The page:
Richardson, a residential and electronic manufacturing suburb of Dallas, is on U.S. Highway 75 and the Atchison, Topeka and Santa Fe, the Southern Pacific, and the St. Louis and Southwestern railroads, ten miles north of downtown Dallas in northern Dallas and southern Collin counties. The twenty-eight-square-mile area of Richardson has an uneven boundary surrounded by other communities, including Dallas to the northwest and south, Garland to the east and south, Plano to the north, and Murphy and Sachse to the east. The 159-acre city of Buckingham is entirely within the city limits of Richardson. Spring and Duck creeks and Cottonwood Branch run through the community. The area of Richardson was settled by the Peters colony in the 1840s and 1850s. The area of waving grass and numerous springs was popular with early settlers, who formed the community of Breckinridge in the 1840s and 1850s. Breckinridge flourished until 1873, when the Houston and Texas Central Railroad bypassed it. Richardson was founded on the Houston and Texas Central Railway tracks. After it was built, the residents of Breckinridge moved to Richardson. William J. Wheeler, a local ginner, and Bernard Reilly donated 101 acres of land for the townsite and right-of-way for the railroad on June 23, 1873. Wheeler refused to have the community named after him, so it was called Richardson when it received a post office in 1874. There are several suggestions for the origin of the name. One is A. S. Richardson, a secretary on the H&TC. Most likely the town was named for E. H. Richardson, a contractor who built the Houston and Texas from Dallas to Denton. By 1881 Richardson was a thriving community with several stores, including general stores, groceries, and drugstores, four doctors, several cotton gins, and churches. In 1886 a train accident in the community killed one man, and when the sugar car overturned, spilling sugar on the tracks, residents took it home in buckets.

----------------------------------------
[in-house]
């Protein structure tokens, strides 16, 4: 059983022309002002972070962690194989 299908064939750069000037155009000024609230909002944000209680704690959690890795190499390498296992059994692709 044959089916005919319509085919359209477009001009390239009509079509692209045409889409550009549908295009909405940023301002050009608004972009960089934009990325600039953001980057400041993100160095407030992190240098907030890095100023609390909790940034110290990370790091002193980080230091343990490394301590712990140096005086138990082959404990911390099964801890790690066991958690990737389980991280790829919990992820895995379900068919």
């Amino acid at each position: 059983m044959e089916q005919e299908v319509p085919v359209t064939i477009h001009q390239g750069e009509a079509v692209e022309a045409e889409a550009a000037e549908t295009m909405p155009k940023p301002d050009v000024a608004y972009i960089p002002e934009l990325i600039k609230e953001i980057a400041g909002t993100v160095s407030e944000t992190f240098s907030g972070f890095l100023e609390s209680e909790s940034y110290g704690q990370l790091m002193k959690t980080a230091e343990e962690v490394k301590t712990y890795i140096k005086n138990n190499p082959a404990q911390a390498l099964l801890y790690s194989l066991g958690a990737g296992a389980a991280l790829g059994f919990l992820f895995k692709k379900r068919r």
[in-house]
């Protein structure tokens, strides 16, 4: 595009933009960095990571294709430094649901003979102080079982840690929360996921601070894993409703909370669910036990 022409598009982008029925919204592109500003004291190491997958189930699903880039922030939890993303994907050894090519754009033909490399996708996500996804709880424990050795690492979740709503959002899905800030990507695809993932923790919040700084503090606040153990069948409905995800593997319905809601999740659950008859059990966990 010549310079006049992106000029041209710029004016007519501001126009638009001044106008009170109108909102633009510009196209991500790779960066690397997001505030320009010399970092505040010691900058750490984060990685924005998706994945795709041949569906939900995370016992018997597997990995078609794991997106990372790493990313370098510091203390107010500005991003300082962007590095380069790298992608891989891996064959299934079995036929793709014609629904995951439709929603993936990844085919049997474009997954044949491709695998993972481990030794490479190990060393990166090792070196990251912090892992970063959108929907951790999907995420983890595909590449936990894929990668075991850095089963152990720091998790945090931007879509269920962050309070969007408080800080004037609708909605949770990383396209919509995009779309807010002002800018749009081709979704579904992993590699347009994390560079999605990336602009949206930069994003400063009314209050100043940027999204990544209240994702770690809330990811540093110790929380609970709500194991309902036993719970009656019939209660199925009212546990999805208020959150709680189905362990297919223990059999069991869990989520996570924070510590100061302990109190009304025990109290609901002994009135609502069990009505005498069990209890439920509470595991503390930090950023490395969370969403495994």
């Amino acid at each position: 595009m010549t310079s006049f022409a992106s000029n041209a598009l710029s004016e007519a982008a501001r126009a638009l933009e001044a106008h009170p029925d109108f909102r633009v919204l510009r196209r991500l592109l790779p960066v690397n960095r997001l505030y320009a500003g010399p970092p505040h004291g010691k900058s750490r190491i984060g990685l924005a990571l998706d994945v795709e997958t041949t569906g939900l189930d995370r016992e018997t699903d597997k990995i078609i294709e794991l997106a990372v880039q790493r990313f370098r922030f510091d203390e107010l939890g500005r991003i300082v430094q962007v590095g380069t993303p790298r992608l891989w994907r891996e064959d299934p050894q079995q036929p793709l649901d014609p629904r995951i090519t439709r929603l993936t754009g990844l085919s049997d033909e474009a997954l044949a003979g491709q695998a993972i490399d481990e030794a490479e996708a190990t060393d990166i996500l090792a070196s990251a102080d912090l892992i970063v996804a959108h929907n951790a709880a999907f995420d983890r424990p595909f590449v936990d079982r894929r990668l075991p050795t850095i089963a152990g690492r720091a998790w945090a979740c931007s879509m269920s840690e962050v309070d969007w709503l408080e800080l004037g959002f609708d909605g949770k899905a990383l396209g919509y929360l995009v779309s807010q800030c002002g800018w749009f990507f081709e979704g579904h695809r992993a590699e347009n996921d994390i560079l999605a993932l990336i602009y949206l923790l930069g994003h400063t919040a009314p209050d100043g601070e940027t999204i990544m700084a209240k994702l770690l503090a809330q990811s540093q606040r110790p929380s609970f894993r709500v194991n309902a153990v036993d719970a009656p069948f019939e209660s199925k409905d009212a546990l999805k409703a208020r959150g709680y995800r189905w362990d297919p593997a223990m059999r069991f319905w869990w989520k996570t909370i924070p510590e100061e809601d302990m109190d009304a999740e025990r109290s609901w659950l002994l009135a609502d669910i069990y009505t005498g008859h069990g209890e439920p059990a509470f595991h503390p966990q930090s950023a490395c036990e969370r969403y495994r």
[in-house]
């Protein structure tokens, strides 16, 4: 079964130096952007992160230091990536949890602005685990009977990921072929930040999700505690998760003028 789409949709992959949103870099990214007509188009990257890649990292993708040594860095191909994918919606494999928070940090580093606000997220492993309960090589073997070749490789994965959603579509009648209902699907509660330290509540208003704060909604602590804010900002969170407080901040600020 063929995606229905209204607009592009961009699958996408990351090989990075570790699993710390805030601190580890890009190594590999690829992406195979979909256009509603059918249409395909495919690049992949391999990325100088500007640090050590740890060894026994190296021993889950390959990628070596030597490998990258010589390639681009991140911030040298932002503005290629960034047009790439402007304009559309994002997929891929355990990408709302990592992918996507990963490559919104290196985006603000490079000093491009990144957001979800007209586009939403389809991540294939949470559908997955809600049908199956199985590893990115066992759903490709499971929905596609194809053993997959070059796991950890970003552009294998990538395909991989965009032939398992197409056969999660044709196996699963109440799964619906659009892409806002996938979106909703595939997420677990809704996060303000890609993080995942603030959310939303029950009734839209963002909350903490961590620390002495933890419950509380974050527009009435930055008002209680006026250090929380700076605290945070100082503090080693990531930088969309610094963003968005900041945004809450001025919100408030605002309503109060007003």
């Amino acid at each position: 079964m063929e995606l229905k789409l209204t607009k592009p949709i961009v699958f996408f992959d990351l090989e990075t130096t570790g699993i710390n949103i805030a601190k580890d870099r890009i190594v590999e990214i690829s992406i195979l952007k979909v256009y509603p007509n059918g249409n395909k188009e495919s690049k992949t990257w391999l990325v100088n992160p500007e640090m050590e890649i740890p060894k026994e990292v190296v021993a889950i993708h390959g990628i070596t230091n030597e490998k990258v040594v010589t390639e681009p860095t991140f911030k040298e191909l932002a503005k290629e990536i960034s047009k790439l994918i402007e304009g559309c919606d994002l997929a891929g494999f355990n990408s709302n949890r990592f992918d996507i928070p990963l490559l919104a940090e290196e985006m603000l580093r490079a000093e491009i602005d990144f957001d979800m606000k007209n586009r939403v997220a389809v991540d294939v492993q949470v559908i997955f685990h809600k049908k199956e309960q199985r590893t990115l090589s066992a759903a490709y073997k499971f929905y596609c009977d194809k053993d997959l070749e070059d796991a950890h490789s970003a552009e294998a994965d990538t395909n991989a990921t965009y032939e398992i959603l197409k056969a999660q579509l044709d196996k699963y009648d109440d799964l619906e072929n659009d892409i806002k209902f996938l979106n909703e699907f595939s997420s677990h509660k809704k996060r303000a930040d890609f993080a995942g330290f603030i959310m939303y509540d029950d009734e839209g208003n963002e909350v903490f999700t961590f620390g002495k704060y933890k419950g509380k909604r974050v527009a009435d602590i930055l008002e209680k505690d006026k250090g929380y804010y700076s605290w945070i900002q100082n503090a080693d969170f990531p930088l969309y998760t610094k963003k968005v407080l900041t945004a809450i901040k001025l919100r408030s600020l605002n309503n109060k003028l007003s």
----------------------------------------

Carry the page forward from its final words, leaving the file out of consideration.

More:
At a Glance
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Richardson by the Numbers
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|125,740||2019||Texas Demographic Center|
|99,223||2010||Texas Demographic Center|
|91,802||2000||Texas Demographic Center|
|74,840||1990||Texas Demographic Center|
|72,496||1980||Texas Demographic Center|
|48,582||1970||Texas Demographic Center|
|16,810||1960||Texas Demographic Center|
|1,289||1950||Texas Demographic Center|
|720||1940||Texas Demographic Center|
|629||1930||Texas Demographic Center|